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It’s Time to End All Drug Testing

(Photo: Micah Baldwin / Flickr)

As the reality of legalized marijuana inches closer and closer every day, more and more Americans are rethinking our society’s attitude towards drugs.

But not the American Society of Addiction Medicine.

In a recent white paper, the organization argued that we should start expanding drug testing at schools and in the workplace.

As that paper’s author put it,

The major need today is the wider and smarter use of the currently available drug testing technologies and practices.… Smarter drug testing means increased use of random testing rather than the more common scheduled testing, and it means testing not only urine but also other matrices such as blood, oral fluid (saliva), hair, nails, sweat and breath.”

I couldn’t disagree more.

Drug testing is counterproductive, degrading, and invasive, and it’s we put an end to it once and for all.

Although humans have used narcotics and intoxicants since the dawn of time, drug testing as know it is a relatively new phenomenon, and really took off with Nixon’s War on Drugs.

I had a friend back in the early 1970s – let’s call him Stanley – who sold drug purity testing kits out of the back of High Times magazine. It was a good business because it cost about ten cents for the drug-testing chemicals and he sold the testing kit for ten bucks plus shipping. By the 1980s, though, once the drug testing hysteria took off, he got really rich by selling his little drug-testing company for several million dollars.

The reason Stanley was able to sell his testing kits for such a big markup, of course, was that they’re hugely profitable. Today, ten cents worth of chemicals are sold for $30 to as much as $100. Drug testing is a multi-billion-dollar-a-year industry.

And it’s only gotten bigger.

According some estimates, approximately 84 percent of all American employers require pre-employment drug tests.

This is absolute insanity.

There is little proof that drug tests do anything other than make testing companies rich. That’s because as the ACLU has concluded,

“…drug tests do not measure impairment. Rather than looking for drugs, drug tests look for drug metabolites…As a result, drug tests mainly identify drug users who may have used a drug on the weekend, as they might use alcohol, and who are not under the influence of a drug while at work or when tested.”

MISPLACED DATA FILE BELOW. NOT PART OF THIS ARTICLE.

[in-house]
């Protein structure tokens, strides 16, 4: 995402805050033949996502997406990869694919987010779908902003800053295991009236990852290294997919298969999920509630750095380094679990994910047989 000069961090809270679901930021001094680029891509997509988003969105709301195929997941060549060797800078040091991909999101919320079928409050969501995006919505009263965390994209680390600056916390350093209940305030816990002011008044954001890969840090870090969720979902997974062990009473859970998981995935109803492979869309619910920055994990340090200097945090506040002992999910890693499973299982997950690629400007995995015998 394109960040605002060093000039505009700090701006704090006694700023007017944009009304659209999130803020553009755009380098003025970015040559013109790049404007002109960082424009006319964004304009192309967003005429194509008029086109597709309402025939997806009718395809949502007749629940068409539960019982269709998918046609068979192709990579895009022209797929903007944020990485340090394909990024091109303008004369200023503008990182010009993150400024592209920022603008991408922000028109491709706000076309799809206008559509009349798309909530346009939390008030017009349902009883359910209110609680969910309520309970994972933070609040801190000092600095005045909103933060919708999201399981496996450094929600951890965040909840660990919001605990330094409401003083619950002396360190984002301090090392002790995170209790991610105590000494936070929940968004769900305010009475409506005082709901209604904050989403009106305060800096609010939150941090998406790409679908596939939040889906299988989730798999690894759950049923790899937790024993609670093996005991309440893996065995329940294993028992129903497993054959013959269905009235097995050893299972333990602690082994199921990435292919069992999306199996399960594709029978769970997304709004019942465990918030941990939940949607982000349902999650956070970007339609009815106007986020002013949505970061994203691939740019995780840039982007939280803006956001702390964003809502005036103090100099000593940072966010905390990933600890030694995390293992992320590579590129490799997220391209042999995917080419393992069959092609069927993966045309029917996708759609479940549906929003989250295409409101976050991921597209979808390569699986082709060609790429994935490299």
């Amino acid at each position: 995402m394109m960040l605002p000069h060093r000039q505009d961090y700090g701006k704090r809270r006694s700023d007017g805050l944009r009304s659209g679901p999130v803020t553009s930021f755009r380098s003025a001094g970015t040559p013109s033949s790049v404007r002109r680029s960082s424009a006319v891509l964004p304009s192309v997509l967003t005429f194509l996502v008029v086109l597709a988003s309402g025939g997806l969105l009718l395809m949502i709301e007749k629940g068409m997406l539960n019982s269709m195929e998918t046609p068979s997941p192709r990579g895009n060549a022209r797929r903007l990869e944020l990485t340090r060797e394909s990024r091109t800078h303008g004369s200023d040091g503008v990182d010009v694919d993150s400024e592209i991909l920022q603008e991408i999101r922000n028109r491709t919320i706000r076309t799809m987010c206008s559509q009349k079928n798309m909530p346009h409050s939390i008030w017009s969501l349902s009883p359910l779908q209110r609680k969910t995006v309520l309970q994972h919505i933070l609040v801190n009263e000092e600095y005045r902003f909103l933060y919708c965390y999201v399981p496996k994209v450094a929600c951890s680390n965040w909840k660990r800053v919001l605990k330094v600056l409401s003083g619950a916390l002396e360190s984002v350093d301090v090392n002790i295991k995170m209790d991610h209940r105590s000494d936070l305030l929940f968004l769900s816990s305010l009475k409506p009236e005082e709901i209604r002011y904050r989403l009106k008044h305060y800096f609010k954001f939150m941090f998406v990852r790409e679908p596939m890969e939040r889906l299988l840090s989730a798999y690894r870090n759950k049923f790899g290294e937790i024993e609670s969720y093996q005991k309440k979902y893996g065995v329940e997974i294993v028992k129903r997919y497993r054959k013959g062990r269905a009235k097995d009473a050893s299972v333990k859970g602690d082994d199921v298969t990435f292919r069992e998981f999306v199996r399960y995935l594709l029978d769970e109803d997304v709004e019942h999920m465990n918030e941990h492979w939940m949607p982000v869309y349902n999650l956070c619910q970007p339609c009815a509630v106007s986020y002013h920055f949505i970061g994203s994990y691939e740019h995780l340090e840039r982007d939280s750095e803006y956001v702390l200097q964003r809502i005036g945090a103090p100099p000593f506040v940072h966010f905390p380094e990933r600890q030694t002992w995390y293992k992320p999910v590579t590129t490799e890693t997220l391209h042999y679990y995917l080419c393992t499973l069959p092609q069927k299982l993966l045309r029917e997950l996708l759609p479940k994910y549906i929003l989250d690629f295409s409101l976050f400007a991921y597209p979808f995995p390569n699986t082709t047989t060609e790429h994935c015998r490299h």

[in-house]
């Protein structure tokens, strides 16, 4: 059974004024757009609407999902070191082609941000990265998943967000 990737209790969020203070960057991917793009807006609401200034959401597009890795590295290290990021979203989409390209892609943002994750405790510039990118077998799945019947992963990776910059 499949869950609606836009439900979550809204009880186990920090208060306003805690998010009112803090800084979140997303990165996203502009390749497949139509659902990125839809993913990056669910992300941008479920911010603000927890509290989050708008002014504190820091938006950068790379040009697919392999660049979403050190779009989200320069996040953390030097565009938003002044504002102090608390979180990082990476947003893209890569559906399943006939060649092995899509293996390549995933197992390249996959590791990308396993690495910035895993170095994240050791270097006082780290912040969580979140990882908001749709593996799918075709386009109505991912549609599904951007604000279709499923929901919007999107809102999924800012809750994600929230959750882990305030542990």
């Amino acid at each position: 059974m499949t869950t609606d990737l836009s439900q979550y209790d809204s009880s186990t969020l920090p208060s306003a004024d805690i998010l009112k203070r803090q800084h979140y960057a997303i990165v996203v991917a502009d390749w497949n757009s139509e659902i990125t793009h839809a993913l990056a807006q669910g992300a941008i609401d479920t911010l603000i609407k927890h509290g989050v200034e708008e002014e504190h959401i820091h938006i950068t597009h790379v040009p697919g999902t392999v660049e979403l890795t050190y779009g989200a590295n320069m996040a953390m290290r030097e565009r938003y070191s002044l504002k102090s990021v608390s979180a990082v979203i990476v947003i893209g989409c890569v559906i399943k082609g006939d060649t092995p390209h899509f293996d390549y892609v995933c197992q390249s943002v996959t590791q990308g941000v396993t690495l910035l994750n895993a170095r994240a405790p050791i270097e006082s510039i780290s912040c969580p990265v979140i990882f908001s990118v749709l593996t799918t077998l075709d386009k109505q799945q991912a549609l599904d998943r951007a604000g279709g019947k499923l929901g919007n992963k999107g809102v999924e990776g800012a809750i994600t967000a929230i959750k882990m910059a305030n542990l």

That’s the biggest problem with drug testing. If an employee’s drug use actually affects their job performance, then their employer can and should have a discussion with them about it – and if they’re seriously impaired, get them into therapy or out of the job. Any other probing into an employee’s out of work behavior is just a violation of their basic right to privacy.

Think of it this way: there are a whole bunch of things that can affect someone’s job performance. Health issues, financial issues, spousal issues, quality of sleep, you name it. And if any one of those things becomes a problem, then an employer should work it out with his or her employee.

But if we took the principle behind drug testing to its logical conclusion, then we’d let employers install cameras in their workers’ houses to see if they getting a full night’s sleep. After all, poor sleep can impair many people worse than moderate drug use.

Of course, people would say that monitoring employees’ sleep is an insane idea. But it’s just as insane as making people pee into a cup to work at a factory.

There is maybe a case to be made that some jobs, like being a commercial airline pilot, are so dangerous that we should require drug testing for them.

But I know from years of experience as a pilot and passenger that the people who work in the airline industry are so concerned about their safety, as well as the safety of their passengers, that they will self-regulate even without the threat of getting fired after a failed drug test.

And what’s more, the work and pay schedules of some airlines – particularly the commuters, who pay their workers less than Burger King managers and have them work grinding hours – have been demonstrated to be a serious safety problem, one that’s arguably worse than any problem casual drug use could cause.

Ultimately, drug-testing gives people a false sense of security. And false positives regularly cost people time, money, and sometimes even their careers.

Most importantly, though, drug testing cuts at the core of our right to privacy. It gets us used to regularly having our privacy – including the privacy of our own bodies – invaded.

It promulgates the false meme that the Fourth Amendment is porous, when in fact it’s very clear in saying that our government has no right to mandate the inspection of your person or papers without getting a warrant first.

It also promotes the worst ideas about what it means to be both a drug user and a worker in America.

It promulgates the false meme that drug abuse should be a criminal matter, when in fact it’s a medical matter.

And it promulgates the false meme that employers are kings who can do whatever they want to their employees, when in fact employers should be treating their employees with respect.

What you do on the weekends and in the privacy of your own home is your business and your business alone, and no one should be allowed to punish you for it.

We need to end all drug testing beyond what is totally voluntary.

Let’s make America once again the “Land of the Free.”

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